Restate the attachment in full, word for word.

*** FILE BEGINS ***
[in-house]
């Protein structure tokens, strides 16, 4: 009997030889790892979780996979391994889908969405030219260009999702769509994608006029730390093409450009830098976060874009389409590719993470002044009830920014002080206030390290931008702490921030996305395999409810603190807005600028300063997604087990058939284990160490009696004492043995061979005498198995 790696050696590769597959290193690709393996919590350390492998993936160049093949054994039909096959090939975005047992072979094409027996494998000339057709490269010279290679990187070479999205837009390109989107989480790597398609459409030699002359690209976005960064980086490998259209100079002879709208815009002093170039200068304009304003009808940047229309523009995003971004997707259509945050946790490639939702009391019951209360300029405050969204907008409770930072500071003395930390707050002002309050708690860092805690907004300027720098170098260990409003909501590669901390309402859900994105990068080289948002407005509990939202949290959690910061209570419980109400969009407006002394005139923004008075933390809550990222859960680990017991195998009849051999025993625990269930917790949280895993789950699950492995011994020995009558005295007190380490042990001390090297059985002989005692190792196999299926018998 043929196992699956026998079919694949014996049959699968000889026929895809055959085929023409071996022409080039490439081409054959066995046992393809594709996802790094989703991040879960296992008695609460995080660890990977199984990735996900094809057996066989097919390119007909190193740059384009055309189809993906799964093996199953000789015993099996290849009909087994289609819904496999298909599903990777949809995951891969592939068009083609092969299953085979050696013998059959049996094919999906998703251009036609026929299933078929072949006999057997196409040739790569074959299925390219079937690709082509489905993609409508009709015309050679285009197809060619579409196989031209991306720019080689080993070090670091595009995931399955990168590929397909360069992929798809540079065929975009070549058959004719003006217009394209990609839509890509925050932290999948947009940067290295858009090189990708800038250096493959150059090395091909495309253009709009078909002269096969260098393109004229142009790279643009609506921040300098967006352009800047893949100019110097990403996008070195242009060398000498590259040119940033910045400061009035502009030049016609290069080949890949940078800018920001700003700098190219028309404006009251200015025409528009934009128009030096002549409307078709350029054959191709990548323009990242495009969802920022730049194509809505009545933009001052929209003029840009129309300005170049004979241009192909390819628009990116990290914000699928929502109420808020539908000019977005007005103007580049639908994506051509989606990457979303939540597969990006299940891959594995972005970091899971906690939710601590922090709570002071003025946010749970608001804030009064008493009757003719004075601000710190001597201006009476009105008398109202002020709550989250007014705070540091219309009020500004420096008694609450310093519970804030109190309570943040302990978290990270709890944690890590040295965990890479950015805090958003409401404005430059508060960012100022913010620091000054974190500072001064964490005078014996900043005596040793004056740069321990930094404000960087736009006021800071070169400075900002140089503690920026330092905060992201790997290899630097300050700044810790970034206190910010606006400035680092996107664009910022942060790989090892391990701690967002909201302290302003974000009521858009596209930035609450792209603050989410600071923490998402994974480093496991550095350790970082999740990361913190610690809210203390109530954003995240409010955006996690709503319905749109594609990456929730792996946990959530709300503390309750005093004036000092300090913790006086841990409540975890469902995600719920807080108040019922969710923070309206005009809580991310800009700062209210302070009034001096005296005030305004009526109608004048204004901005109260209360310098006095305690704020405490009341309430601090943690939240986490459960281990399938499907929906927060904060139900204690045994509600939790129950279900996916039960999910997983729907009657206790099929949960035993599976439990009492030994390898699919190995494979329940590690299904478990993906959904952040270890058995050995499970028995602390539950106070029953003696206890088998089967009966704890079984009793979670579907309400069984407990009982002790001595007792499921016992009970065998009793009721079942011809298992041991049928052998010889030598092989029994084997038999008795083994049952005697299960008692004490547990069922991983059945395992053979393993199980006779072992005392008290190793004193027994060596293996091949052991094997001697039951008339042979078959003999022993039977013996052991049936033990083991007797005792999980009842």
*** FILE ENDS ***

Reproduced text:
[in-house]
């Protein structure tokens, strides 16, 4: 009997030889790892979780996979391994889908969405030219260009999702769509994608006029730390093409450009830098976060874009389409590719993470002044009830920014002080206030390290931008702490921030996305395999409810603190807005600028300063997604087990058939284990160490009696004492043995061979005498198995 790696050696590769597959290193690709393996919590350390492998993936160049093949054994039909096959090939975005047992072979094409027996494998000339057709490269010279290679990187070479999205837009390109989107989480790597398609459409030699002359690209976005960064980086490998259209100079002879709208815009002093170039200068304009304003009808940047229309523009995003971004997707259509945050946790490639939702009391019951209360300029405050969204907008409770930072500071003395930390707050002002309050708690860092805690907004300027720098170098260990409003909501590669901390309402859900994105990068080289948002407005509990939202949290959690910061209570419980109400969009407006002394005139923004008075933390809550990222859960680990017991195998009849051999025993625990269930917790949280895993789950699950492995011994020995009558005295007190380490042990001390090297059985002989005692190792196999299926018998 043929196992699956026998079919694949014996049959699968000889026929895809055959085929023409071996022409080039490439081409054959066995046992393809594709996802790094989703991040879960296992008695609460995080660890990977199984990735996900094809057996066989097919390119007909190193740059384009055309189809993906799964093996199953000789015993099996290849009909087994289609819904496999298909599903990777949809995951891969592939068009083609092969299953085979050696013998059959049996094919999906998703251009036609026929299933078929072949006999057997196409040739790569074959299925390219079937690709082509489905993609409508009709015309050679285009197809060619579409196989031209991306720019080689080993070090670091595009995931399955990168590929397909360069992929798809540079065929975009070549058959004719003006217009394209990609839509890509925050932290999948947009940067290295858009090189990708800038250096493959150059090395091909495309253009709009078909002269096969260098393109004229142009790279643009609506921040300098967006352009800047893949100019110097990403996008070195242009060398000498590259040119940033910045400061009035502009030049016609290069080949890949940078800018920001700003700098190219028309404006009251200015025409528009934009128009030096002549409307078709350029054959191709990548323009990242495009969802920022730049194509809505009545933009001052929209003029840009129309300005170049004979241009192909390819628009990116990290914000699928929502109420808020539908000019977005007005103007580049639908994506051509989606990457979303939540597969990006299940891959594995972005970091899971906690939710601590922090709570002071003025946010749970608001804030009064008493009757003719004075601000710190001597201006009476009105008398109202002020709550989250007014705070540091219309009020500004420096008694609450310093519970804030109190309570943040302990978290990270709890944690890590040295965990890479950015805090958003409401404005430059508060960012100022913010620091000054974190500072001064964490005078014996900043005596040793004056740069321990930094404000960087736009006021800071070169400075900002140089503690920026330092905060992201790997290899630097300050700044810790970034206190910010606006400035680092996107664009910022942060790989090892391990701690967002909201302290302003974000009521858009596209930035609450792209603050989410600071923490998402994974480093496991550095350790970082999740990361913190610690809210203390109530954003995240409010955006996690709503319905749109594609990456929730792996946990959530709300503390309750005093004036000092300090913790006086841990409540975890469902995600719920807080108040019922969710923070309206005009809580991310800009700062209210302070009034001096005296005030305004009526109608004048204004901005109260209360310098006095305690704020405490009341309430601090943690939240986490459960281990399938499907929906927060904060139900204690045994509600939790129950279900996916039960999910997983729907009657206790099929949960035993599976439990009492030994390898699919190995494979329940590690299904478990993906959904952040270890058995050995499970028995602390539950106070029953003696206890088998089967009966704890079984009793979670579907309400069984407990009982002790001595007792499921016992009970065998009793009721079942011809298992041991049928052998010889030598092989029994084997038999008795083994049952005697299960008692004490547990069922991983059945395992053979393993199980006779072992005392008290190793004193027994060596293996091949052991094997001697039951008339042979078959003999022993039977013996052991049936033990083991007797005792999980009842």